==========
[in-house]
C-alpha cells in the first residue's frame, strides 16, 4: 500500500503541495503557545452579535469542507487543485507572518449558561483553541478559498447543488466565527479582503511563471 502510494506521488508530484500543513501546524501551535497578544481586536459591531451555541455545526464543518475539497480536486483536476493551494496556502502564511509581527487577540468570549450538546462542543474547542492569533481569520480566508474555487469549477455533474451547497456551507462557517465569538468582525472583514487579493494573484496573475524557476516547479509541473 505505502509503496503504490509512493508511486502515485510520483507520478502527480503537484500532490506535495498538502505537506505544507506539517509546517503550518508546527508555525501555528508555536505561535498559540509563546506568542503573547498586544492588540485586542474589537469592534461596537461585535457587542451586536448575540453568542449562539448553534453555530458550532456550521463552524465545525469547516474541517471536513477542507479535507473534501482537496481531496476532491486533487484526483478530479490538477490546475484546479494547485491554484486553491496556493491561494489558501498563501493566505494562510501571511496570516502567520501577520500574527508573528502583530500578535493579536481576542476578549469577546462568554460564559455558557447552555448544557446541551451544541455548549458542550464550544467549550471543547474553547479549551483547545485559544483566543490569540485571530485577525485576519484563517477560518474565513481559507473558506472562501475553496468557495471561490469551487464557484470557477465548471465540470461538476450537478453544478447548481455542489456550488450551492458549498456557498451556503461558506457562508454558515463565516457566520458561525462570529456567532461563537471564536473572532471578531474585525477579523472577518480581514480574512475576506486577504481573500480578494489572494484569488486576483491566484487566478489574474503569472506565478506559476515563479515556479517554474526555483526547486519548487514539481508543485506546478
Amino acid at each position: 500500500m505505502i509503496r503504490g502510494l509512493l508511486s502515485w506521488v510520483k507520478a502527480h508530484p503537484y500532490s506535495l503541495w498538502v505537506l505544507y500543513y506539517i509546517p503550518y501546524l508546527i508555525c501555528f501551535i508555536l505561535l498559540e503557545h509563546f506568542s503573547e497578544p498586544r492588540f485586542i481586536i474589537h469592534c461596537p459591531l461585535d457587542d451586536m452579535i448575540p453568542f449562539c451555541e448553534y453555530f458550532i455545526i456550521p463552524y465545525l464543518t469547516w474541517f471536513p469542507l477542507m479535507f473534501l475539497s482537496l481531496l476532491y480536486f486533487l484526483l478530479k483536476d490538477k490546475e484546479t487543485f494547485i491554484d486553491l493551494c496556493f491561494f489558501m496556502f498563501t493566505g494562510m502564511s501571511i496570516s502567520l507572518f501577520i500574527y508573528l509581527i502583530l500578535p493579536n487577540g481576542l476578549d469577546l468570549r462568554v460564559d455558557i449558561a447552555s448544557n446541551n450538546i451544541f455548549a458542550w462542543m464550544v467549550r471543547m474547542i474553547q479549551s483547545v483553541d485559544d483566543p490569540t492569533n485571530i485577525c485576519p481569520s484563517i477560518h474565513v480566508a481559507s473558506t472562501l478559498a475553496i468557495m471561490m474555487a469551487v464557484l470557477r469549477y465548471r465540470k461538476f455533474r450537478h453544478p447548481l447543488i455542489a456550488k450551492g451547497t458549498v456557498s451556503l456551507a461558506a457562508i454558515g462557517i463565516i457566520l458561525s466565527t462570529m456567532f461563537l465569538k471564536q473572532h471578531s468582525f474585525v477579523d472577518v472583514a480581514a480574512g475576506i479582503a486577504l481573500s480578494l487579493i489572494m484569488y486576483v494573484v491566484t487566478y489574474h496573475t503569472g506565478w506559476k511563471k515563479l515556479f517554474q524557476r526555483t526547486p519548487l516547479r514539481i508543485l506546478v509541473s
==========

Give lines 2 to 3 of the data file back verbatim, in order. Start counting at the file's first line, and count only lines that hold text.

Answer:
C-alpha cells in the first residue's frame, strides 16, 4: 500500500503541495503557545452579535469542507487543485507572518449558561483553541478559498447543488466565527479582503511563471 502510494506521488508530484500543513501546524501551535497578544481586536459591531451555541455545526464543518475539497480536486483536476493551494496556502502564511509581527487577540468570549450538546462542543474547542492569533481569520480566508474555487469549477455533474451547497456551507462557517465569538468582525472583514487579493494573484496573475524557476516547479509541473 505505502509503496503504490509512493508511486502515485510520483507520478502527480503537484500532490506535495498538502505537506505544507506539517509546517503550518508546527508555525501555528508555536505561535498559540509563546506568542503573547498586544492588540485586542474589537469592534461596537461585535457587542451586536448575540453568542449562539448553534453555530458550532456550521463552524465545525469547516474541517471536513477542507479535507473534501482537496481531496476532491486533487484526483478530479490538477490546475484546479494547485491554484486553491496556493491561494489558501498563501493566505494562510501571511496570516502567520501577520500574527508573528502583530500578535493579536481576542476578549469577546462568554460564559455558557447552555448544557446541551451544541455548549458542550464550544467549550471543547474553547479549551483547545485559544483566543490569540485571530485577525485576519484563517477560518474565513481559507473558506472562501475553496468557495471561490469551487464557484470557477465548471465540470461538476450537478453544478447548481455542489456550488450551492458549498456557498451556503461558506457562508454558515463565516457566520458561525462570529456567532461563537471564536473572532471578531474585525477579523472577518480581514480574512475576506486577504481573500480578494489572494484569488486576483491566484487566478489574474503569472506565478506559476515563479515556479517554474526555483526547486519548487514539481508543485506546478
Amino acid at each position: 500500500m505505502i509503496r503504490g502510494l509512493l508511486s502515485w506521488v510520483k507520478a502527480h508530484p503537484y500532490s506535495l503541495w498538502v505537506l505544507y500543513y506539517i509546517p503550518y501546524l508546527i508555525c501555528f501551535i508555536l505561535l498559540e503557545h509563546f506568542s503573547e497578544p498586544r492588540f485586542i481586536i474589537h469592534c461596537p459591531l461585535d457587542d451586536m452579535i448575540p453568542f449562539c451555541e448553534y453555530f458550532i455545526i456550521p463552524y465545525l464543518t469547516w474541517f471536513p469542507l477542507m479535507f473534501l475539497s482537496l481531496l476532491y480536486f486533487l484526483l478530479k483536476d490538477k490546475e484546479t487543485f494547485i491554484d486553491l493551494c496556493f491561494f489558501m496556502f498563501t493566505g494562510m502564511s501571511i496570516s502567520l507572518f501577520i500574527y508573528l509581527i502583530l500578535p493579536n487577540g481576542l476578549d469577546l468570549r462568554v460564559d455558557i449558561a447552555s448544557n446541551n450538546i451544541f455548549a458542550w462542543m464550544v467549550r471543547m474547542i474553547q479549551s483547545v483553541d485559544d483566543p490569540t492569533n485571530i485577525c485576519p481569520s484563517i477560518h474565513v480566508a481559507s473558506t472562501l478559498a475553496i468557495m471561490m474555487a469551487v464557484l470557477r469549477y465548471r465540470k461538476f455533474r450537478h453544478p447548481l447543488i455542489a456550488k450551492g451547497t458549498v456557498s451556503l456551507a461558506a457562508i454558515g462557517i463565516i457566520l458561525s466565527t462570529m456567532f461563537l465569538k471564536q473572532h471578531s468582525f474585525v477579523d472577518v472583514a480581514a480574512g475576506i479582503a486577504l481573500s480578494l487579493i489572494m484569488y486576483v494573484v491566484t487566478y489574474h496573475t503569472g506565478w506559476k511563471k515563479l515556479f517554474q524557476r526555483t526547486p519548487l516547479r514539481i508543485l506546478v509541473s